A mixed bag in terms of genres, this album shines at many moments. It's more classic, by-the-book songs, very much leave an impact as the hits of the album, these being, in my opinion, She Moves and Lips Around Your Spine, both opting for a full out, rock n' roll sound. Lips Around Your Spine especially stands out, showcasing the bands ability to create garage hits as well as surf ones, the driving progression showing us that 4 chords is still king.
However, this album isn't a one-trick pony, it also shows evidence of the bands' wider influences. Take Pieces Of You for example, showing the bands' more delicate, atmospheric side, an obvious hat-tip to many of the early jazz and big-band records. Furthermore, the LP's tenth track, Kingdoms Lost, is psychedelic throw-down with a fantastic fuzz-filled bass-line to boot.
If there was one criticism to be said about this album is, the album's fifth track, Landlocked Surf Rock, is a bit of a red-herring in an otherwise focused album, not really bringing much to the table, but not enough to make you want to skip to the next song. Luckily, this is one of the shorter tracks on the album and doesn't keep us waiting for too long, plus we soon are drawn back into the action by tracks such as Breathe On Me Young Frankenstein and Dust In The Mojave, so this could be seen as just another device to keep our attention.
Critics Summary: This is an album that continues to amaze and inspire throughout it's runtime, showing us the multiple musical persona's this band is able to undertake whilst managing to remain within their own sound. A band that is quite clearly more than the sum of their influences, I cannot wait to see where Thee Dang Dangs go next and to see what they will produce, all I know is this reviewer will be behind them all the way... Power to the people and their quest for creativity!
Also remember to buy a full copy of the album (where you can hear all the tracks for free): Here!
Remember to like the band's Facebook page: Here!
Saturday, 16 November 2013
|From left to right: Dylan Maiden; Josh Schultz and Charlie Freeman.|
Last year pysch-rock power trio Travelling Circle released their latest album, 'Escape From Black Cloud'. A fantastic fuzz driven thrill-ride, the LP was notable for it's inspiring tonal flavours. Wanting to find out more, Do You Even Psychedelic? caught up with the band to find out more about the gear used on the record...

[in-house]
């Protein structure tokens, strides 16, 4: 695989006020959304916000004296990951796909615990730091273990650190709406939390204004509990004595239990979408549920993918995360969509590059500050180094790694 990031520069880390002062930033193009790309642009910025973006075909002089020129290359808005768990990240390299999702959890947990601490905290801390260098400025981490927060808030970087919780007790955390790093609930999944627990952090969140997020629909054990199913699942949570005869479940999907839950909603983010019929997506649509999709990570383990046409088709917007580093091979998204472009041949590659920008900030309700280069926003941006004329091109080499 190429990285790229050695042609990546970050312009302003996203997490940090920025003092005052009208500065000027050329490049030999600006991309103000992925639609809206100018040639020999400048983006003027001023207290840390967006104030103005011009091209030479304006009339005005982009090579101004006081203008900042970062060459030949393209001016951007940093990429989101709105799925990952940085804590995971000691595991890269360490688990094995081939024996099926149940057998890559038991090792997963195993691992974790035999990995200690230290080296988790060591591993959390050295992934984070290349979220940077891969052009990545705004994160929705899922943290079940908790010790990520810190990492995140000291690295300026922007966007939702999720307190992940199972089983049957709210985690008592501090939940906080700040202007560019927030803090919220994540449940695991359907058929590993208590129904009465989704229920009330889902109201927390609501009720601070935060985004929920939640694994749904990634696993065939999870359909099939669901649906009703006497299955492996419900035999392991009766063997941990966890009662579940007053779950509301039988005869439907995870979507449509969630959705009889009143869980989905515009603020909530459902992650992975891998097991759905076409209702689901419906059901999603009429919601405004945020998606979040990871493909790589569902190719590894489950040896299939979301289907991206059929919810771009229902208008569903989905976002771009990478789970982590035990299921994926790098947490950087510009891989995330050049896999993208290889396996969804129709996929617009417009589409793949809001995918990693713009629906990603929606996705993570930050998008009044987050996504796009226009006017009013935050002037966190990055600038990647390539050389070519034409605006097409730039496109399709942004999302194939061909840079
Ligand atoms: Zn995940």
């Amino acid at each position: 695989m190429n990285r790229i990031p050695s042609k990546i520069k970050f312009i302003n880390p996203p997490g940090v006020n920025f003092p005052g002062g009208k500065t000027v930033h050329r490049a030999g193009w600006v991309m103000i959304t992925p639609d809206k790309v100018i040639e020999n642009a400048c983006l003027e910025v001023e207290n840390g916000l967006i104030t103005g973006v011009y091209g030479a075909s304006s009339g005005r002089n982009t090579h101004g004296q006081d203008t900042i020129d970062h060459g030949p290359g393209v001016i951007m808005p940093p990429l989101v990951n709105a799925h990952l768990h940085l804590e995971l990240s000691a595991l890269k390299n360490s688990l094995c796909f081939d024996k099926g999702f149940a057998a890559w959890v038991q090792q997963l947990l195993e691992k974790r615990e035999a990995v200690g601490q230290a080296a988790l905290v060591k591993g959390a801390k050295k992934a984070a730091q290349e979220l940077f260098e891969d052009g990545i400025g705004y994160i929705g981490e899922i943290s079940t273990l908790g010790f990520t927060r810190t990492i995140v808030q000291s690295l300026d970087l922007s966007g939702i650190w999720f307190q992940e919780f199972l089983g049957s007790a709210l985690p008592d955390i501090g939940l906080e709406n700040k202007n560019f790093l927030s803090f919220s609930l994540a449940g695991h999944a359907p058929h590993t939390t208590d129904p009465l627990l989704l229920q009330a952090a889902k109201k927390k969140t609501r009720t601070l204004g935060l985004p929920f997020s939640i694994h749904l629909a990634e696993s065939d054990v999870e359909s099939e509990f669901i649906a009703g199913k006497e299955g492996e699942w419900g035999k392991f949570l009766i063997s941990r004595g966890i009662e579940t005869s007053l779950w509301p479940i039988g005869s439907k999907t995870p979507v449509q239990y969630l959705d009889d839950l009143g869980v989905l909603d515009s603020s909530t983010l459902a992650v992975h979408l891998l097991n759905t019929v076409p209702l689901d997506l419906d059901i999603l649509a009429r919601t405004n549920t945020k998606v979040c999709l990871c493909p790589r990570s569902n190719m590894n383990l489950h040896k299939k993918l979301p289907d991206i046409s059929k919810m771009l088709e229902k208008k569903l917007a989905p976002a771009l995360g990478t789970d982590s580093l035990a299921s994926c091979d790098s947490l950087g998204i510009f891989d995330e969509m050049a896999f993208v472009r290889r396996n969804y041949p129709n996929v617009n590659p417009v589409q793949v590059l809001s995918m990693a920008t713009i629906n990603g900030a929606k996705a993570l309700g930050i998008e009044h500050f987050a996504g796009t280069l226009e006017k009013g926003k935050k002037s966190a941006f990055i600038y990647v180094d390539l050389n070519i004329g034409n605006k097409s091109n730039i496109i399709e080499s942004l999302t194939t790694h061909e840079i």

Note: images taken from Google Images, some instruments/pictures may vary from that of the actual band's gear arsenal.
What guitars were used (with addendum regarding other instruments)?:
|1967 Gibson SG|
Dylan: I played my original Cherry Red 1967 Gibson SG Junior. It has a single P90 soapbar pickup.
The guitar speaks for itself and practically plays itself.
Josh: I played an early stop sign badge Gretsch drum kit. Some unusual elements of my kit include a very resonant 24-inch bass drum and 14-inch deep marching snare (Ludwig blue and olive badge). I use a (synthetic) wool lined cork bass drum beater, which makes for a very boomy sound. Personally, I love my ride cymbal, I have had it since I was 12 or 13. But what about the bass, Charlie?
Charlie: I played a Fender P-Bass with flat wound strings. I much prefer the tone of flats over rounds and I think they suit our sound really well. On “Willow Tree Fair,” I played a Farfisa student piano that Josh gave me. Thanks again Josh! Dylan and I played a Fender Rhodes Piano on “Newborn Shadow” as well.
|Early stop-sign badge Gretsch drum kit|
without Schultz's modifications.
Josh: I found that thing on Craigslist for only $25 and it
made it on the record! Sounds great too! I had to take the Long Island Rail-road out to Ronkonkoma to pick it up. Actually scoring my drums involved a Long Island trip as well. The guy I bought them from had been in a band that released some major label records a long time ago but he wouldn't tell me the name of the band!
Dylan: This album also features Theremin arrangements by Matt Dallow and additional keyboard arrangements by producer extraordinaire, Gordon Raphael, who played an Arp Odyssey.
Josh: This is the synth part on “Tears From The Soul.” I actually didn't know Gordon used an Odyssey, I just knew it sounded great. Sweet!!!!!
What amps and pedals were used?:
|1960's Ampeg Gemini I|
Dylan: I used a dual guitar amp configuration. On the left was a 90’s reissue Fender Twin Reverb and to the right a 1960’s Ampeg Gemini I, with my SG inputted through the reverb/tremolo and accordion channels, respectively. My pedal arsenal included a 1980’s Electro Harmonix Big Muff, mid 1970’s MXR Flanger, 2000’s MXR Carbon Copy, 2000’s Electro Harmonix Hum Debugger and 2000’s Morley Splitter, which allowed me to create a stereo and quadrophonic effect on demand, ranging from reverb, fuzz, delay to flanger.
Josh: Dylan is a feedback wizard! I love the Gemini. I have been looking for a Gemini II, which has a 15-inch speaker, for my own dark purposes.
|A vintage Kustom 250 Tuck & Roll.|
Charlie: Dylan’s set-up is pretty epic. I played through a late 60’s Kustom 250 Tuck and Roll amp, running through an early 70’s Plush cabinet. I used a 1970’s Ross distortion pedal on some songs but very minimally.